Immune system-related enzymes contribute significantly to the development of aggressive and fatal squamous cell carcinomas early in the life of individuals with recessive dystrophic epidermolysis bullosa (RDEB), an international team of scientists led by researchers at the Sidney Kimmel Cancer Center–Jefferson Health finds. The discovery identifies new therapeutic strategies and reveals how chronic inflammation can spur cancer.

“We’re describing for the first time a mechanism that instigates tissue damage-driven cancers,” said senior author Andrew South, PhD, an associate Professor in the department of Dermatology and Cutaneous Biology at Jefferson.

Dr. South and colleagues wanted to figure out why squamous cell carcinoma (SCC) is so frequent in RDEB patients and what makes it so aggressive.

When the researchers examined the genetic sequences of RDEB patients’ tumors, they found a group of enzymes called apolipoprotein B editing complex (APOBEC) caused a large proportion of the cancer’s mutations. These proteins help our immune systems by editing nucleic acid messages in pathogens, and in us. When APOBEC enzymes edit our DNA’s messages, they increase the diversity of antibodies available to fight off infection. In RDEB patients, inflammation from continued tissue damage and the persistent threat of microbial infection ratchets up APOBEC expression, leading the enzymes to attack the patient’s DNA, which then creates cancer-causing mutations.

In fact, DNA changes from APOBEC account for 42 percent of mutations in an RDEB skin tumors. In most people with skin cancer, APOBEC is much less active, making up about only about two percent of the mutations in tumors. The finding means these APOBEC alterations distinguish RDEB skin cancer from the kind caused by sunlight. And since RDEB skin tumors develop in places with chronic wounds, the discovery further provides a mechanism for how inflammation and tissue damage spur cancer progression.

Dr. South and colleagues then looked at which genes turn off or on and by how much in RDEB skin tumors compared to SCCs in other tissues. When researchers grouped genes that perform similar biological functions, they discovered RDEB skin cancers share more in common with those that develop in the oral cavity than cancer that develops in the skin from UV exposure. The finding reveals RDEB skin cancer acts more like SCC of the oral cavity than the skin. Dr. South’s discovery suggests therapeutic approaches for oral cancer might be effective against RDEB skin cancers.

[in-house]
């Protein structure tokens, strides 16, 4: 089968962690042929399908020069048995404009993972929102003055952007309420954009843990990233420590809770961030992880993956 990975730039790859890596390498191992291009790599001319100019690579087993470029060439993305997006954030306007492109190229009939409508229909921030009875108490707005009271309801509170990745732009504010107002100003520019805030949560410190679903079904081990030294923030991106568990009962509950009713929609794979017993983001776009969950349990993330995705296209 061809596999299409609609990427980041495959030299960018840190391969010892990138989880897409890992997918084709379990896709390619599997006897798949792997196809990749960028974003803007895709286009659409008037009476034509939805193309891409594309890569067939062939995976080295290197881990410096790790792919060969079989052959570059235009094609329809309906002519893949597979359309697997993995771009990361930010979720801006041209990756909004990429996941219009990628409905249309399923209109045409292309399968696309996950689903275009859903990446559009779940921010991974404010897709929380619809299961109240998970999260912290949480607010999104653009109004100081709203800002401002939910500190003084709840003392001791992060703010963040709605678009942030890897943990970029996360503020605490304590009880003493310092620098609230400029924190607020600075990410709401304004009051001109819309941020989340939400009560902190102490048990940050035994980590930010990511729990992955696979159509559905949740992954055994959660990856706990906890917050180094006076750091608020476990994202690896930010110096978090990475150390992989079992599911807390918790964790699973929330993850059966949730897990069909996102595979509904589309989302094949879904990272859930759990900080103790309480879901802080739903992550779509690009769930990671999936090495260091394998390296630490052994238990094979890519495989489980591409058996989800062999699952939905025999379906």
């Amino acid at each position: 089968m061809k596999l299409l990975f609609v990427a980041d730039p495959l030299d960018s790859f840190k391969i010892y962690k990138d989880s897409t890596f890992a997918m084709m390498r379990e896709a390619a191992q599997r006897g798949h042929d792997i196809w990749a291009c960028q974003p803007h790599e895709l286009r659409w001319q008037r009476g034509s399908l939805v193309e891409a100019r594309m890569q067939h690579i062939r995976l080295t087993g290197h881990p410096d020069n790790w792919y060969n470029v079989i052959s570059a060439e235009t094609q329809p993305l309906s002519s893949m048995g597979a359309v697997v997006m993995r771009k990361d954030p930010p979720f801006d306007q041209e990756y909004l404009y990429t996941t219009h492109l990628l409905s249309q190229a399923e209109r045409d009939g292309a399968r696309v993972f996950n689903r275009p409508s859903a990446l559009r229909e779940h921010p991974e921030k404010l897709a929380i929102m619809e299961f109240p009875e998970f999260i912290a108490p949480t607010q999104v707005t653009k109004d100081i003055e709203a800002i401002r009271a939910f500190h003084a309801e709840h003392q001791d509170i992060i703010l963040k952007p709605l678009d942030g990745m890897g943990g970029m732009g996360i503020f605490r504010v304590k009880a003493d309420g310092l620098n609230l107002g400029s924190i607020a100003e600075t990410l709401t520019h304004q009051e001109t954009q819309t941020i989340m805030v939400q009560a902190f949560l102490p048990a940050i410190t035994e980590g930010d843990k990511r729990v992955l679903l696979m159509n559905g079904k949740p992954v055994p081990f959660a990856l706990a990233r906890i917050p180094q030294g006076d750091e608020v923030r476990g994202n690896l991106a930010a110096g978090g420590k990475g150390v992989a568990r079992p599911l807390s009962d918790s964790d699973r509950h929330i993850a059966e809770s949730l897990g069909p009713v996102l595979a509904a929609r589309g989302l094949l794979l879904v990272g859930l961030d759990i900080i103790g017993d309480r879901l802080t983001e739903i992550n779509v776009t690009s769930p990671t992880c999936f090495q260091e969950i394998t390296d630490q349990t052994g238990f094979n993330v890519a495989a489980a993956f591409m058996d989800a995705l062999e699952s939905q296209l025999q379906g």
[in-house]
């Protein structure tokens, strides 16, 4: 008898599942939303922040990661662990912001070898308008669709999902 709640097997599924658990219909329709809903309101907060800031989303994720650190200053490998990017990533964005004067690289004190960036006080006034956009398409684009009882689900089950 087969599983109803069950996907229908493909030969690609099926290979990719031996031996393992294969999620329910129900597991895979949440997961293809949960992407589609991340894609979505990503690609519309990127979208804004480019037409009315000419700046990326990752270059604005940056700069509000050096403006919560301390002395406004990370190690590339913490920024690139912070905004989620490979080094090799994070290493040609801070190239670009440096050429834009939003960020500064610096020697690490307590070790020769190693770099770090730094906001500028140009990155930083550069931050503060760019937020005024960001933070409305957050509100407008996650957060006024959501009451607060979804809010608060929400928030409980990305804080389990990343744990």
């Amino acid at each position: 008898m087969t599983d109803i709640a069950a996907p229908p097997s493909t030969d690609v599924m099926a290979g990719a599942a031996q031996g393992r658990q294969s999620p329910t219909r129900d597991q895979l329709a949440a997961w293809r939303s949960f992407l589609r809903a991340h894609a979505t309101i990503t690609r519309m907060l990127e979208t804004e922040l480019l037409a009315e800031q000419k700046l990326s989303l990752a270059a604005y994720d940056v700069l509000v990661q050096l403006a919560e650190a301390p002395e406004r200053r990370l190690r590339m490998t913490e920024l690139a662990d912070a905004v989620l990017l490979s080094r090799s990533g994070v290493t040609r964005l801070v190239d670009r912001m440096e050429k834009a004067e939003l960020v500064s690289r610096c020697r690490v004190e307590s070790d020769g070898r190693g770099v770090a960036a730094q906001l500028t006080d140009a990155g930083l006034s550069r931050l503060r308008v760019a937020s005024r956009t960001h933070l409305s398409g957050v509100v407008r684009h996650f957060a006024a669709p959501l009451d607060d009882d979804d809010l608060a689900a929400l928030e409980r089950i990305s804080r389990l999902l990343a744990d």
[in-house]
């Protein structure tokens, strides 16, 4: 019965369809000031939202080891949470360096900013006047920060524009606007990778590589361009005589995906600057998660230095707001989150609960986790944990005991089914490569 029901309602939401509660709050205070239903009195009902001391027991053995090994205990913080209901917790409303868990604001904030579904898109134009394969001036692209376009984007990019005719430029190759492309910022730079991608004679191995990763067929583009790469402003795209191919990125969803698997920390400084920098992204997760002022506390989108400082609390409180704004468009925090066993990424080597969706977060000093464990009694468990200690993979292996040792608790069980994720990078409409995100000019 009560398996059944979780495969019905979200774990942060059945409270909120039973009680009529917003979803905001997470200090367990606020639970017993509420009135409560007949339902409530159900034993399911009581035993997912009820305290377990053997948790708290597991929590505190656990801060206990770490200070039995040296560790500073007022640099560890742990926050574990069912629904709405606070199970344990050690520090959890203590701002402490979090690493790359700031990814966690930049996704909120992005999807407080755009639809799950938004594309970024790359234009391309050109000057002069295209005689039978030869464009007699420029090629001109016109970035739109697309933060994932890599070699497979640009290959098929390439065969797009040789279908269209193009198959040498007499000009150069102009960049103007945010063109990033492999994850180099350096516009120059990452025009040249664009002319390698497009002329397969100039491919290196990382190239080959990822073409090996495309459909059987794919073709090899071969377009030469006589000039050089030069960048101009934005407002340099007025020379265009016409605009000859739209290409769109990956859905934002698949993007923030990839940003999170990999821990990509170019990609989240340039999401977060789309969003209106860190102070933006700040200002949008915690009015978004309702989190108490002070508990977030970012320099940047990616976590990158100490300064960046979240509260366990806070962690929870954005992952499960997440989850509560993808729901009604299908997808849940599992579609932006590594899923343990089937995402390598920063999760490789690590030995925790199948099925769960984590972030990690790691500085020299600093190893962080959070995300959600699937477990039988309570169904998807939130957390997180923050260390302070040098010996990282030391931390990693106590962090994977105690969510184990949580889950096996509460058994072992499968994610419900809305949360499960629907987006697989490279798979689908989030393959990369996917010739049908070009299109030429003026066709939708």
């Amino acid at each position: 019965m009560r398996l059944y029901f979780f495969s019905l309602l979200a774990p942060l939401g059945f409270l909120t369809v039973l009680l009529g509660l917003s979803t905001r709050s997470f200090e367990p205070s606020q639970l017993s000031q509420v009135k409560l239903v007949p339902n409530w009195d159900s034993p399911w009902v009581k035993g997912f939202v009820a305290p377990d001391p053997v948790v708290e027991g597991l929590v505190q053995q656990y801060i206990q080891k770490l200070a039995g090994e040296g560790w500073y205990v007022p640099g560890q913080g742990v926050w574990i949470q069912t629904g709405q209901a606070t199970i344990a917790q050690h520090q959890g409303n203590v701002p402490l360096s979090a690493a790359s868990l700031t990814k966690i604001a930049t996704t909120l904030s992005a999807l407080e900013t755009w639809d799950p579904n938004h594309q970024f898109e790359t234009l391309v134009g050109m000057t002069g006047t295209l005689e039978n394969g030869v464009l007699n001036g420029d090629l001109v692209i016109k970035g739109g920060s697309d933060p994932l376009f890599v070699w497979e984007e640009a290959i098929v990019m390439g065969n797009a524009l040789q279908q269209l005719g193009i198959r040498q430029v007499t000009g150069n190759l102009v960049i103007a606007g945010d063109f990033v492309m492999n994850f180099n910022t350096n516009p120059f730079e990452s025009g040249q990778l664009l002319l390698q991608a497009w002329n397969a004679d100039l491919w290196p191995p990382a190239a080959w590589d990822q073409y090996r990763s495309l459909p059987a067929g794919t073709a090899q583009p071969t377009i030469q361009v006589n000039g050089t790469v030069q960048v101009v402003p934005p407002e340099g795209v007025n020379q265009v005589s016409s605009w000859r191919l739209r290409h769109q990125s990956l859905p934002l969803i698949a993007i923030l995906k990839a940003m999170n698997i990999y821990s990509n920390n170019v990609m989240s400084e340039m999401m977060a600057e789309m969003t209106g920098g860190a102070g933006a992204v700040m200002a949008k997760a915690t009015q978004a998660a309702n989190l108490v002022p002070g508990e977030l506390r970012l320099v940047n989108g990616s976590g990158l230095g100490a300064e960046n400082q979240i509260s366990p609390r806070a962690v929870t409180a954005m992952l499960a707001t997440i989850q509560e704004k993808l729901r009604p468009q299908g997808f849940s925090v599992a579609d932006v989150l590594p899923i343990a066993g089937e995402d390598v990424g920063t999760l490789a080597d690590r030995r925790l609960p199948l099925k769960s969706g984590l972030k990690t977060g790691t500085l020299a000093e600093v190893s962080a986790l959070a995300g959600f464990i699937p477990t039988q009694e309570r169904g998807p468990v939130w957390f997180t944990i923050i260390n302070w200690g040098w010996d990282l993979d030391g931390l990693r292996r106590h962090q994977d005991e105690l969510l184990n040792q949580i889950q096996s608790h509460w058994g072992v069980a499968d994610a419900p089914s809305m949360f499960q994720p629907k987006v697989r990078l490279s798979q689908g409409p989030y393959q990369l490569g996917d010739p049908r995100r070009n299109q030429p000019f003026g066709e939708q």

The research appears in the journal Science Translational Medicine.

As a result of the new work, the Department of Defense recently awarded Dr. South a grant for nearly $1.75 million USD to figure out what turns APOBEC enzymes on and to look for compounds that disable them.

Frequent BCC Linked to Other Cancers

Basal cell carcinoma may increase risk for the development of other cancers, including blood, breast, colon, and prostate cancers, according to a preliminary study by researchers at the Stanford University School of Medicine.

The researchers, who published their findings in JCI Insight, studied 61 people treated at Stanford Health Care for unusually frequent basal cell carcinomas—an average of 11 per patient over a 10-year period. They investigated whether these people may have mutations in 29 genes that code for DNA-damage-repair proteins.

They found that about 20 percent of the people with frequent basal cell carcinomas have a mutation in one of the genes responsible for repairing DNA damage, versus about three percent of the general population, a finding they described as “shockingly high.”

Furthermore, 21 of the 61 people reported a history of additional cancers, including blood cancer, melanoma, prostate cancer, breast cancer and colon cancer—a prevalence that suggests the frequent basal cell carcinoma patients are three times more likely than the general population to develop cancers.